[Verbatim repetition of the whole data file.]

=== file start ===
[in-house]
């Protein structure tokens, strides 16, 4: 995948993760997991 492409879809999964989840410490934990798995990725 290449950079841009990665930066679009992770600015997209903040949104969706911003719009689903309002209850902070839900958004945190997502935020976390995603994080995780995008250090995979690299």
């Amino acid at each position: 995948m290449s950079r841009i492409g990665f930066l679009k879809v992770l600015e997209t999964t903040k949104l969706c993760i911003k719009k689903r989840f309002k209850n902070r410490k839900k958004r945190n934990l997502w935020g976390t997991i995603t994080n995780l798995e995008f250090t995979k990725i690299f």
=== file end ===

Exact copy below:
[in-house]
């Protein structure tokens, strides 16, 4: 995948993760997991 492409879809999964989840410490934990798995990725 290449950079841009990665930066679009992770600015997209903040949104969706911003719009689903309002209850902070839900958004945190997502935020976390995603994080995780995008250090995979690299």
């Amino acid at each position: 995948m290449s950079r841009i492409g990665f930066l679009k879809v992770l600015e997209t999964t903040k949104l969706c993760i911003k719009k689903r989840f309002k209850n902070r410490k839900k958004r945190n934990l997502w935020g976390t997991i995603t994080n995780l798995e995008f250090t995979k990725i690299f």